Traveling Dog Lady: September 2014

Sunday, September 28, 2014

Caring for Ctitters - Life on 3 legs

As mentioned in my most recent post, we are pleased and honored to participate in the Caring for Critters Round Robin, hosted by Jodi at Heart Like A Dog. How it works is, each participating blogger writes about their own experience with a medical condition, injury, disease or illness.  Then, the blogger "passes the baton" to the next, sort of like a relay race in words, online!  Yesterday, Sue Oakes at The Golden Life told us about her pack's digestive issues and how each one presented its own challenge before they were able to see the light at the end of the tunnel.   I'll be passing the baton to Kelsie at It's Dog Or Nothing (don't you love that name!?  Actually, I love all the names of the various blogs involved.  A lot of clever critters out there in the blogosphere!).  

Today, I'll be writing about our personal experience with amputation of a pet's limb due to injury.  In short, it's not so bad!

Our dog, Cooper, wasn't part of our family when he injured, and subsequently lost, his right, front limb.  He's the littermate of Charlie Brown, whom we adopted first.  Cooper was with his original adopters when, at about eight months of age, he somehow injured his right, front leg.  We do not know how he sustained the injury -- that information was either unknown, or withheld, but it appeared to have been a crush injury that could not be successfully repaired. Unable to afford the expense of the medical care, the well-meaning family confined the puppy to a crate for several weeks,  and eventually returned him to rescue when it became clear that the scope and expense of the medical concerns for Cooper would be out of their reach.  That's where we came in!  Rescue sent out an "APB" to all the other littermates' parents asking if anyone wanted a brother with a messed up leg. Of course, we got all wrapped up in the drama, and several friends suggested I'd be nuts if I didn't adopt him (and equally nuts if I DID!).   True to form, and always up for a challenge, we chose the former.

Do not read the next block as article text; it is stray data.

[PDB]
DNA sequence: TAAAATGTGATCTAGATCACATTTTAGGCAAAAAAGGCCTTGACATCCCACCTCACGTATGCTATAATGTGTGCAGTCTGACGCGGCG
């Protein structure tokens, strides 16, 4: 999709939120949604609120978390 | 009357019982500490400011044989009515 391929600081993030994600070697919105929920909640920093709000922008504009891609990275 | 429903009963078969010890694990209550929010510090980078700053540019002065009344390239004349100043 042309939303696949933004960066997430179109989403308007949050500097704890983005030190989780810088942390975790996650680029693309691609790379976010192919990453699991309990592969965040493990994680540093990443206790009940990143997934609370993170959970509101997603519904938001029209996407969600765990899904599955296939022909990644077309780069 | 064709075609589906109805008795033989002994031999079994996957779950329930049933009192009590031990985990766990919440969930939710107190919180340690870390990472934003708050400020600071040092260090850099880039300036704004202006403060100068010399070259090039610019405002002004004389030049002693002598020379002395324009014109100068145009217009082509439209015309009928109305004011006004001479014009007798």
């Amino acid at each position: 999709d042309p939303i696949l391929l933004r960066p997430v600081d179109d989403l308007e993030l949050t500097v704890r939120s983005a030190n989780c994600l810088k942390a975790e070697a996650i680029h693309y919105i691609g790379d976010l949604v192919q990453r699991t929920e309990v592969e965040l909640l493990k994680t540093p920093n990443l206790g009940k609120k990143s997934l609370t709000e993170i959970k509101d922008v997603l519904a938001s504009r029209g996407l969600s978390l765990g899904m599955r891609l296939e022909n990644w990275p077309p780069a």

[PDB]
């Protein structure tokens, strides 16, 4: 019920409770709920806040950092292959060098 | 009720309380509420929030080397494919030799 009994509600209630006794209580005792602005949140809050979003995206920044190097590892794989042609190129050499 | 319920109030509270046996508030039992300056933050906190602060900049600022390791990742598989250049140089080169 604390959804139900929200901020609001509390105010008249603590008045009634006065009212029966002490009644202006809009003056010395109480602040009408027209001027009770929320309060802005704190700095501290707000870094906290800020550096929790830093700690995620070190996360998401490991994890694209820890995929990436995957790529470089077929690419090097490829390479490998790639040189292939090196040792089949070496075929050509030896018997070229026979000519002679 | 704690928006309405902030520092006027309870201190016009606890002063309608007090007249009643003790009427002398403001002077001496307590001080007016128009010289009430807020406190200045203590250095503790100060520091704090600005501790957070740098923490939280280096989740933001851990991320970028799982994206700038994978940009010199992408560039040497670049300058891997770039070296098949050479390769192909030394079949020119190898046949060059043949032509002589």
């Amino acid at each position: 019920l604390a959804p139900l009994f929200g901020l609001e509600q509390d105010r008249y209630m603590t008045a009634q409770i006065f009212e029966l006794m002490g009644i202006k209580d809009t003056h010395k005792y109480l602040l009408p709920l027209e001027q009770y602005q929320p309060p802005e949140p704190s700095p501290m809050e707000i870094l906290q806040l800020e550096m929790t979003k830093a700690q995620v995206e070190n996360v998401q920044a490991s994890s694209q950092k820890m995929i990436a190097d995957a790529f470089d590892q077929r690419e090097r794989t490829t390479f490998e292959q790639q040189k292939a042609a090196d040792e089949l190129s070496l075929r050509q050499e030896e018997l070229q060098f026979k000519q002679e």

Cooper, with four legs; pre-amputation.

It was not to be our decision whether to attempt repair, or amputate.  That would be up to rescue, who was the owner of record of the dog at the time, because the family had surrendered him back to the rescue agency.  After extensive testing and opinions, it was decided that the only repair possible would have been "experimental" and ill-advised. To use the vet's own words, "I wouldn't put my own dog through that."